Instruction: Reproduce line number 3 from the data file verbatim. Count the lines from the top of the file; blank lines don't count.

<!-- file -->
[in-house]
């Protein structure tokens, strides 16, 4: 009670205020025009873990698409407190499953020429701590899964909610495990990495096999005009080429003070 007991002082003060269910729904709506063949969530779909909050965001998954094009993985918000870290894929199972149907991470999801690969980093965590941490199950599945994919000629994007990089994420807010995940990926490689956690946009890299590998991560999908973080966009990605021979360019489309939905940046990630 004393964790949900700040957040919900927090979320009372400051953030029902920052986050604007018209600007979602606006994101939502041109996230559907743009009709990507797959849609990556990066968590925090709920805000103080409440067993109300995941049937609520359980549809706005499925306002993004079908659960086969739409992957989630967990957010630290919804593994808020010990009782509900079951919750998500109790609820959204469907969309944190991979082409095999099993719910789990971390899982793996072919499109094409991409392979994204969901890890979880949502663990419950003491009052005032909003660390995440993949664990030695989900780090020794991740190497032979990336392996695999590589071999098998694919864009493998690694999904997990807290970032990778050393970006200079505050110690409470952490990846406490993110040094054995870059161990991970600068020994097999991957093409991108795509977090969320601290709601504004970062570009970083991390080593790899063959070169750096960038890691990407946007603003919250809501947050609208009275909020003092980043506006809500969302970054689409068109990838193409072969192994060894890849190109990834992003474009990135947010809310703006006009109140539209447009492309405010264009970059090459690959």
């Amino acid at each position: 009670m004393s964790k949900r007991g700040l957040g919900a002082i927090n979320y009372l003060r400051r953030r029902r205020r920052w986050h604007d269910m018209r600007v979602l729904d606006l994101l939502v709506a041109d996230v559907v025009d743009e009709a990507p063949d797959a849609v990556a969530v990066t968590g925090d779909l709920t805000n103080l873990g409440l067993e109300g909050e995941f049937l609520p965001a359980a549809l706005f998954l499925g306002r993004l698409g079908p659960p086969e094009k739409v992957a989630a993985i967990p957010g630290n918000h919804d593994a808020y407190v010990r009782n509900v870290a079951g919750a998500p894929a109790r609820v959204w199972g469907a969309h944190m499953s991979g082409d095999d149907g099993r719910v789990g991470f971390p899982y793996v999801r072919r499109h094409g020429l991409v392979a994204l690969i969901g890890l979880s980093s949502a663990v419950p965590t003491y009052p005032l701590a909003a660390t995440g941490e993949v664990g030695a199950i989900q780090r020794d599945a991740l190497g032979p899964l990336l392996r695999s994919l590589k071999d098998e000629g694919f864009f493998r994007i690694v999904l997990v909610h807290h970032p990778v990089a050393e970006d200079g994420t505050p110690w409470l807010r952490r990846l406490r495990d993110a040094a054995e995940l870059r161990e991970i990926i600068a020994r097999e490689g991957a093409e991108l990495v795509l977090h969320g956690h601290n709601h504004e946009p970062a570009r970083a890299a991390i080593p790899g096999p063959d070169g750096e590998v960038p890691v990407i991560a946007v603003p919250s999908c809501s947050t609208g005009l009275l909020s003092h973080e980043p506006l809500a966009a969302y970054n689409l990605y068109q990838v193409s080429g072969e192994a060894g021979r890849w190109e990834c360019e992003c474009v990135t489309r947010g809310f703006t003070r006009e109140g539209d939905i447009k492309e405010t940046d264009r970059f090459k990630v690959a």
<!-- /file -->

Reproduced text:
């Amino acid at each position: 009670m004393s964790k949900r007991g700040l957040g919900a002082i927090n979320y009372l003060r400051r953030r029902r205020r920052w986050h604007d269910m018209r600007v979602l729904d606006l994101l939502v709506a041109d996230v559907v025009d743009e009709a990507p063949d797959a849609v990556a969530v990066t968590g925090d779909l709920t805000n103080l873990g409440l067993e109300g909050e995941f049937l609520p965001a359980a549809l706005f998954l499925g306002r993004l698409g079908p659960p086969e094009k739409v992957a989630a993985i967990p957010g630290n918000h919804d593994a808020y407190v010990r009782n509900v870290a079951g919750a998500p894929a109790r609820v959204w199972g469907a969309h944190m499953s991979g082409d095999d149907g099993r719910v789990g991470f971390p899982y793996v999801r072919r499109h094409g020429l991409v392979a994204l690969i969901g890890l979880s980093s949502a663990v419950p965590t003491y009052p005032l701590a909003a660390t995440g941490e993949v664990g030695a199950i989900q780090r020794d599945a991740l190497g032979p899964l990336l392996r695999s994919l590589k071999d098998e000629g694919f864009f493998r994007i690694v999904l997990v909610h807290h970032p990778v990089a050393e970006d200079g994420t505050p110690w409470l807010r952490r990846l406490r495990d993110a040094a054995e995940l870059r161990e991970i990926i600068a020994r097999e490689g991957a093409e991108l990495v795509l977090h969320g956690h601290n709601h504004e946009p970062a570009r970083a890299a991390i080593p790899g096999p063959d070169g750096e590998v960038p890691v990407i991560a946007v603003p919250s999908c809501s947050t609208g005009l009275l909020s003092h973080e980043p506006l809500a966009a969302y970054n689409l990605y068109q990838v193409s080429g072969e192994a060894g021979r890849w190109e990834c360019e992003c474009v990135t489309r947010g809310f703006t003070r006009e109140g539209d939905i447009k492309e405010t940046d264009r970059f090459k990630v690959a």